In less than one week, the Ashanti regional capital, Kumasi has witnessed two fire incidents that have destroyed goods and properties worth hundreds of thousands of Ghana cedis.
The first one was the inferno that ravaged the famous Kejetia market on Wednesday March 15, 2023, following this was the Saturday, March 18, fire that destroyed studios belonging to Kumasi-based Silver FM.
While, the Kejetia Market fire that occurred on March 15, destroyed not less than 30 shops and goods worth hundreds of thousands of Ghana cedis, the one that occurred at Silver FM, burnt several pieces of radio equipment worth millions of cedis.
The incident, which occurred at Silver FM razed all electrical appliances, including consoles in the two main studios of the station.
The fire started during a live radio preaching session at 5 am. Attempts by pastors in the studio to contain the fire were unsuccessful.
A technician of the radio station got injured in his attempt to escape the fire.
According to investigation by the Ghana National Fire Service, the fire outbreak at Kejetia market in the Ashanti Region, was started by a trader who was cooking with gas in a shop.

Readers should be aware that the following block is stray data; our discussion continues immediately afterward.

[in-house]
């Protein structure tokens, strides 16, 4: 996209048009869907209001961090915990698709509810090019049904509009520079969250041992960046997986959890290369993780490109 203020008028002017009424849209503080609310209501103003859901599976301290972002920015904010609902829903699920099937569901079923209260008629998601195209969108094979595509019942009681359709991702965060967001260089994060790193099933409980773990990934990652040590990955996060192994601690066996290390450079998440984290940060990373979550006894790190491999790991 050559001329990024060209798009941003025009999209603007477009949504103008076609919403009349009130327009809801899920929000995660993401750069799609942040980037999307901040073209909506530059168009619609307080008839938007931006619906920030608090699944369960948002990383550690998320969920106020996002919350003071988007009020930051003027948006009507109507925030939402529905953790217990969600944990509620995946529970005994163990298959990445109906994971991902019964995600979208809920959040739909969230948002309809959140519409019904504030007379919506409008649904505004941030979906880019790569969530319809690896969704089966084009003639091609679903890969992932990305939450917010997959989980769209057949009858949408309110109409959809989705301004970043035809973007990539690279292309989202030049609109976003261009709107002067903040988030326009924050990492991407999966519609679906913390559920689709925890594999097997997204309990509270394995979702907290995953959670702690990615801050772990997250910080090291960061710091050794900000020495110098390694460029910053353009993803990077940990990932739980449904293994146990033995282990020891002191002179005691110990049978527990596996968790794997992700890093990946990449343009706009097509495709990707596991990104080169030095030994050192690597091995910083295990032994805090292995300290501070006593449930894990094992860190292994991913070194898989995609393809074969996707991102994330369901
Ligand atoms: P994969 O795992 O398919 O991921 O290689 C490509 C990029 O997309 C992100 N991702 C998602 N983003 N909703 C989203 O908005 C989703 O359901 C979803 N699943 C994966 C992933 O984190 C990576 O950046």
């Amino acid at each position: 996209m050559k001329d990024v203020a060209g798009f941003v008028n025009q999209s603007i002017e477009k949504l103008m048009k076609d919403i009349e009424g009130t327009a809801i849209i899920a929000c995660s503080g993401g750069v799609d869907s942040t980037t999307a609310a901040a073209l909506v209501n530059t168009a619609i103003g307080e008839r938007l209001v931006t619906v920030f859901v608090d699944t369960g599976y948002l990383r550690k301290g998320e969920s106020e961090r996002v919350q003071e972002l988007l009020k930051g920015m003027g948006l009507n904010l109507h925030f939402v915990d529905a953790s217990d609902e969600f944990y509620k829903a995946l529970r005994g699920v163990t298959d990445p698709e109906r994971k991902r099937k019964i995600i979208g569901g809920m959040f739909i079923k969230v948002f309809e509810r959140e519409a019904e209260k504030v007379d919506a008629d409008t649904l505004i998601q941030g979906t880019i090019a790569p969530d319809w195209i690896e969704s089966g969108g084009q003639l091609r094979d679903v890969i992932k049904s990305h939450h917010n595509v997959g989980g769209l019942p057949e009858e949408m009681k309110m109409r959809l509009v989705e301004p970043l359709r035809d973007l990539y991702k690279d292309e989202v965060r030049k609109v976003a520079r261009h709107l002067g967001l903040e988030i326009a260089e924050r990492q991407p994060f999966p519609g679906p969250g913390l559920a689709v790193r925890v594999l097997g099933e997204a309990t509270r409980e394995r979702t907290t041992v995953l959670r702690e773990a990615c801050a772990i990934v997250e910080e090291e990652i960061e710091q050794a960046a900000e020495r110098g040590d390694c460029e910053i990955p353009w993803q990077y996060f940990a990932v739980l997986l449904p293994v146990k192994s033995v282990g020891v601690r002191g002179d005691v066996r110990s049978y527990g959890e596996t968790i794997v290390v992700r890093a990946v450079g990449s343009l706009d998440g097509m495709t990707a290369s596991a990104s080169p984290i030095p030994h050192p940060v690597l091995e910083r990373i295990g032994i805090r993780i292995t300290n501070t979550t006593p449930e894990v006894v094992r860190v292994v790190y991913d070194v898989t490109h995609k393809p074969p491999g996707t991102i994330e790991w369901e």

The shop where the cooking was taking place was near other shops where turpentine, gunpowder and other combustibles were sold.
That was what resulted in explosions in the market when the fire started, the investigators have established.
Like most Ghanaians, we are wont to ask what firefighting measures had been put in place in all our markets, homes, as well as public places.
There is no contesting the fact that while prompt response from the fire service is important, such cannot take the place of preventive measures.
As a newspaper, we sympathise with the traders and all those who have incurred losses in these market infernos and urge the government, as well as local authourities to, without any delay, put in place measures to forestall future occurrences.
We urge traders and shop owners, especially those yet to embrace insurance, to see these frequent fire incidents as an incentive to insure their property and, by so doing, get financial assistance for losses incurred, so they don’t have to rely on the government for any subvention.
Now more than ever before, these recurring incidents of fire disasters underscore the need for stakeholders, including the government, traders and the various market associations, to devise means of ensuring enhanced disaster prevention and management strategies.